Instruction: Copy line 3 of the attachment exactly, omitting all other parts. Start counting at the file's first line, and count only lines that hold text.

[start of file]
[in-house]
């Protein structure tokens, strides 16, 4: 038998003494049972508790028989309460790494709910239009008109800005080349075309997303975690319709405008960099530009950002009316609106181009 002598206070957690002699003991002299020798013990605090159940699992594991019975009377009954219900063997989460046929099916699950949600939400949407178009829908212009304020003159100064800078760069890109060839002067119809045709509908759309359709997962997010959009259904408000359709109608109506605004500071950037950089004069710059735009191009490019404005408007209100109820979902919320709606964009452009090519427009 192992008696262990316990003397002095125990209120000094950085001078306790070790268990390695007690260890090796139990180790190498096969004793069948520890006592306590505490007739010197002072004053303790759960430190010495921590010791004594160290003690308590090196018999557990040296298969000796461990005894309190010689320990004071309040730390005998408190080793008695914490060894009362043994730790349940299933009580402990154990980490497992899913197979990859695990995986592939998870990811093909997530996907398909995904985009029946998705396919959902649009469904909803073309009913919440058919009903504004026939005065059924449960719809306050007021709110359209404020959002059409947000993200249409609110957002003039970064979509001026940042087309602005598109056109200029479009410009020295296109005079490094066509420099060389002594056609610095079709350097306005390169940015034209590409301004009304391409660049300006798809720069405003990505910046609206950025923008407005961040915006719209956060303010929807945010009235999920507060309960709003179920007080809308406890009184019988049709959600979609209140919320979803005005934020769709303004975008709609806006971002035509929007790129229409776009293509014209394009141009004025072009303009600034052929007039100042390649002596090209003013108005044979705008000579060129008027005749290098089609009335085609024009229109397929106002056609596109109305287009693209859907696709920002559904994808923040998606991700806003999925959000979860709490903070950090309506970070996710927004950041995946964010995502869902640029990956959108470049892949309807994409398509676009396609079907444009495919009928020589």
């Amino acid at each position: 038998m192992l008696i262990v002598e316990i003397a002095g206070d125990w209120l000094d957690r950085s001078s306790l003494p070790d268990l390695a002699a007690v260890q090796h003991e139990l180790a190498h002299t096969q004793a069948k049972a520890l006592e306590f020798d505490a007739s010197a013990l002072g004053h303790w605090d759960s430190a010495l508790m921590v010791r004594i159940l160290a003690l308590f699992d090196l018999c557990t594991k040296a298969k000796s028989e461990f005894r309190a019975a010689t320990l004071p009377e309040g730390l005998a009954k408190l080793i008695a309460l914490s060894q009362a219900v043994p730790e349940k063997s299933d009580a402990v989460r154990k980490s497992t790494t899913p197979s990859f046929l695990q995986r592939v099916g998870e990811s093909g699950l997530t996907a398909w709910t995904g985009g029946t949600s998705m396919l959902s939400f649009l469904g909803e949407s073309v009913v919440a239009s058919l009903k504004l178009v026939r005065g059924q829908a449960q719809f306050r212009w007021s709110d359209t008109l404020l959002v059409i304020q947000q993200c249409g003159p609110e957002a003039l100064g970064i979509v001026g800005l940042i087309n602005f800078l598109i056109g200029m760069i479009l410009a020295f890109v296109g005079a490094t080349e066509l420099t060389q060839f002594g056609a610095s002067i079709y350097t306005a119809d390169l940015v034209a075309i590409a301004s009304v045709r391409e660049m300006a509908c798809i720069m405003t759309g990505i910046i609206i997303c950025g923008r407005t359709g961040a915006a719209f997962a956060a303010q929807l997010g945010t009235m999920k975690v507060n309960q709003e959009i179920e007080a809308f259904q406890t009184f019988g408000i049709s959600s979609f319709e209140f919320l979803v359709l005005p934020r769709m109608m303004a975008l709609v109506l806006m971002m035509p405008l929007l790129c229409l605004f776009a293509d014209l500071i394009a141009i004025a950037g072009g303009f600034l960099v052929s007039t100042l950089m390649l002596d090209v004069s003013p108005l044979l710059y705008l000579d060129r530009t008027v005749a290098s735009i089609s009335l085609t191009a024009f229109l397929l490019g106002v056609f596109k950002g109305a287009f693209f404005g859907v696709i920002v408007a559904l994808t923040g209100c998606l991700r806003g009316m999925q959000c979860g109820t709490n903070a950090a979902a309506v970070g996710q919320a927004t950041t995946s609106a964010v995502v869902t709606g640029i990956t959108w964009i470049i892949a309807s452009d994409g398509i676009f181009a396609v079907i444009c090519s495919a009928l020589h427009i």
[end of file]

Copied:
């Amino acid at each position: 038998m192992l008696i262990v002598e316990i003397a002095g206070d125990w209120l000094d957690r950085s001078s306790l003494p070790d268990l390695a002699a007690v260890q090796h003991e139990l180790a190498h002299t096969q004793a069948k049972a520890l006592e306590f020798d505490a007739s010197a013990l002072g004053h303790w605090d759960s430190a010495l508790m921590v010791r004594i159940l160290a003690l308590f699992d090196l018999c557990t594991k040296a298969k000796s028989e461990f005894r309190a019975a010689t320990l004071p009377e309040g730390l005998a009954k408190l080793i008695a309460l914490s060894q009362a219900v043994p730790e349940k063997s299933d009580a402990v989460r154990k980490s497992t790494t899913p197979s990859f046929l695990q995986r592939v099916g998870e990811s093909g699950l997530t996907a398909w709910t995904g985009g029946t949600s998705m396919l959902s939400f649009l469904g909803e949407s073309v009913v919440a239009s058919l009903k504004l178009v026939r005065g059924q829908a449960q719809f306050r212009w007021s709110d359209t008109l404020l959002v059409i304020q947000q993200c249409g003159p609110e957002a003039l100064g970064i979509v001026g800005l940042i087309n602005f800078l598109i056109g200029m760069i479009l410009a020295f890109v296109g005079a490094t080349e066509l420099t060389q060839f002594g056609a610095s002067i079709y350097t306005a119809d390169l940015v034209a075309i590409a301004s009304v045709r391409e660049m300006a509908c798809i720069m405003t759309g990505i910046i609206i997303c950025g923008r407005t359709g961040a915006a719209f997962a956060a303010q929807l997010g945010t009235m999920k975690v507060n309960q709003e959009i179920e007080a809308f259904q406890t009184f019988g408000i049709s959600s979609f319709e209140f919320l979803v359709l005005p934020r769709m109608m303004a975008l709609v109506l806006m971002m035509p405008l929007l790129c229409l605004f776009a293509d014209l500071i394009a141009i004025a950037g072009g303009f600034l960099v052929s007039t100042l950089m390649l002596d090209v004069s003013p108005l044979l710059y705008l000579d060129r530009t008027v005749a290098s735009i089609s009335l085609t191009a024009f229109l397929l490019g106002v056609f596109k950002g109305a287009f693209f404005g859907v696709i920002v408007a559904l994808t923040g209100c998606l991700r806003g009316m999925q959000c979860g109820t709490n903070a950090a979902a309506v970070g996710q919320a927004t950041t995946s609106a964010v995502v869902t709606g640029i990956t959108w964009i470049i892949a309807s452009d994409g398509i676009f181009a396609v079907i444009c090519s495919a009928l020589h427009i």